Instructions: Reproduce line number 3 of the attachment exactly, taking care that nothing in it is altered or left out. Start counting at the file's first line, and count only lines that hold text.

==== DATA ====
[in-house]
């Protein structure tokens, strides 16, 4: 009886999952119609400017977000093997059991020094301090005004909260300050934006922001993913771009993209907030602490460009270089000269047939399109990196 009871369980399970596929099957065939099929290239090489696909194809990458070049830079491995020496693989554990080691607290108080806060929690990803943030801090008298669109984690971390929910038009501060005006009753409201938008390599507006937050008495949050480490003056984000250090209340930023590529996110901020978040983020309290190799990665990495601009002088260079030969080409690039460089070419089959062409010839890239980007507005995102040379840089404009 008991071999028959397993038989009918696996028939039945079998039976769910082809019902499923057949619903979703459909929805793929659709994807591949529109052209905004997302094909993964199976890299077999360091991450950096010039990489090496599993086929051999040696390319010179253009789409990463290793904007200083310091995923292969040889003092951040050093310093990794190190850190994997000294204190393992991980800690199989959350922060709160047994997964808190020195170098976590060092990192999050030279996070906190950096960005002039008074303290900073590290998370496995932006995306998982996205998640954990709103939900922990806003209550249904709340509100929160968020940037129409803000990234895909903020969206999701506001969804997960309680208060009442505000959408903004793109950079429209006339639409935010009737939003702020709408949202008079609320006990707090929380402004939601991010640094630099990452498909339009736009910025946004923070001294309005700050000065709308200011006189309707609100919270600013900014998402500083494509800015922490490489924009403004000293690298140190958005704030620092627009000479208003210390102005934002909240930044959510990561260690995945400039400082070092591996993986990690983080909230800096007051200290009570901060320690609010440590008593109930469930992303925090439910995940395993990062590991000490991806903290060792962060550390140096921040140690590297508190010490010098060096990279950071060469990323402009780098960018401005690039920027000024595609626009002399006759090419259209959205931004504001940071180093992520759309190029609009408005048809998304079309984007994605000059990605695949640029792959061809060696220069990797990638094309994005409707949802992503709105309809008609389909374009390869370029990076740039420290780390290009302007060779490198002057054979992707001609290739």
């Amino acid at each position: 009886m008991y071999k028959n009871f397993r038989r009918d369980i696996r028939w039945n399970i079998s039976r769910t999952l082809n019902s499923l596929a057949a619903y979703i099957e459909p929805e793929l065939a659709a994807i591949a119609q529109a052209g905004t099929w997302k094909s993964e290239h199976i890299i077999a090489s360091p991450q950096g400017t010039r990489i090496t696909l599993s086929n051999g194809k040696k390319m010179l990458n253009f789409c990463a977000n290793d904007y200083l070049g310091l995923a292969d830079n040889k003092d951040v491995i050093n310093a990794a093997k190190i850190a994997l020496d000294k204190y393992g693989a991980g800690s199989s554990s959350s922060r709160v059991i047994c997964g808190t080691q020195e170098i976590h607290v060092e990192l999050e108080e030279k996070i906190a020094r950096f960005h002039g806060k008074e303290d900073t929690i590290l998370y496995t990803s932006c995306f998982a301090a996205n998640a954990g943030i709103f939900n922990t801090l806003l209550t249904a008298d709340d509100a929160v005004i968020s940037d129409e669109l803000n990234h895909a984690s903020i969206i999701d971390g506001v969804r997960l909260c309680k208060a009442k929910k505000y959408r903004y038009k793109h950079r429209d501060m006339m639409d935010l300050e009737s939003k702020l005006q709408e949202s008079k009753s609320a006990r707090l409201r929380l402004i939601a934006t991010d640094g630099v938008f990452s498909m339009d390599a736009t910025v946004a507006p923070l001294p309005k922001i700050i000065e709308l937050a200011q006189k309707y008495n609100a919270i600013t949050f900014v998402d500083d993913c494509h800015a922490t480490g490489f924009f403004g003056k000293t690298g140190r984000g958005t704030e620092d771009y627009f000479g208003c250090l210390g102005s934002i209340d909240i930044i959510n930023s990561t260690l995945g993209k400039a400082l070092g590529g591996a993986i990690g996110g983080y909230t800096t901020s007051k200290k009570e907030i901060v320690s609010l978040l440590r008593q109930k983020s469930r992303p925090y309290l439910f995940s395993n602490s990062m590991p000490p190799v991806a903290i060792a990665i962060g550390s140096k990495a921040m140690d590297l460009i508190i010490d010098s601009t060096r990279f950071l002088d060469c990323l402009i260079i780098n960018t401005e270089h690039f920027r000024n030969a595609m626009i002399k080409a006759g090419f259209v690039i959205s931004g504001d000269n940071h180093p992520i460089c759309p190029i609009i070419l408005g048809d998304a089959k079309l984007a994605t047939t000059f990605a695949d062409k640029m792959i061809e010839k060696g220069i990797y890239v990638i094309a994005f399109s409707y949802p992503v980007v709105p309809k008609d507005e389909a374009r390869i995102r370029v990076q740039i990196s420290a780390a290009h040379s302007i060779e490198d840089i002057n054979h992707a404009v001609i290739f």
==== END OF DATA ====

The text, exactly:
């Amino acid at each position: 009886m008991y071999k028959n009871f397993r038989r009918d369980i696996r028939w039945n399970i079998s039976r769910t999952l082809n019902s499923l596929a057949a619903y979703i099957e459909p929805e793929l065939a659709a994807i591949a119609q529109a052209g905004t099929w997302k094909s993964e290239h199976i890299i077999a090489s360091p991450q950096g400017t010039r990489i090496t696909l599993s086929n051999g194809k040696k390319m010179l990458n253009f789409c990463a977000n290793d904007y200083l070049g310091l995923a292969d830079n040889k003092d951040v491995i050093n310093a990794a093997k190190i850190a994997l020496d000294k204190y393992g693989a991980g800690s199989s554990s959350s922060r709160v059991i047994c997964g808190t080691q020195e170098i976590h607290v060092e990192l999050e108080e030279k996070i906190a020094r950096f960005h002039g806060k008074e303290d900073t929690i590290l998370y496995t990803s932006c995306f998982a301090a996205n998640a954990g943030i709103f939900n922990t801090l806003l209550t249904a008298d709340d509100a929160v005004i968020s940037d129409e669109l803000n990234h895909a984690s903020i969206i999701d971390g506001v969804r997960l909260c309680k208060a009442k929910k505000y959408r903004y038009k793109h950079r429209d501060m006339m639409d935010l300050e009737s939003k702020l005006q709408e949202s008079k009753s609320a006990r707090l409201r929380l402004i939601a934006t991010d640094g630099v938008f990452s498909m339009d390599a736009t910025v946004a507006p923070l001294p309005k922001i700050i000065e709308l937050a200011q006189k309707y008495n609100a919270i600013t949050f900014v998402d500083d993913c494509h800015a922490t480490g490489f924009f403004g003056k000293t690298g140190r984000g958005t704030e620092d771009y627009f000479g208003c250090l210390g102005s934002i209340d909240i930044i959510n930023s990561t260690l995945g993209k400039a400082l070092g590529g591996a993986i990690g996110g983080y909230t800096t901020s007051k200290k009570e907030i901060v320690s609010l978040l440590r008593q109930k983020s469930r992303p925090y309290l439910f995940s395993n602490s990062m590991p000490p190799v991806a903290i060792a990665i962060g550390s140096k990495a921040m140690d590297l460009i508190i010490d010098s601009t060096r990279f950071l002088d060469c990323l402009i260079i780098n960018t401005e270089h690039f920027r000024n030969a595609m626009i002399k080409a006759g090419f259209v690039i959205s931004g504001d000269n940071h180093p992520i460089c759309p190029i609009i070419l408005g048809d998304a089959k079309l984007a994605t047939t000059f990605a695949d062409k640029m792959i061809e010839k060696g220069i990797y890239v990638i094309a994005f399109s409707y949802p992503v980007v709105p309809k008609d507005e389909a374009r390869i995102r370029v990076q740039i990196s420290a780390a290009h040379s302007i060779e490198d840089i002057n054979h992707a404009v001609i290739f």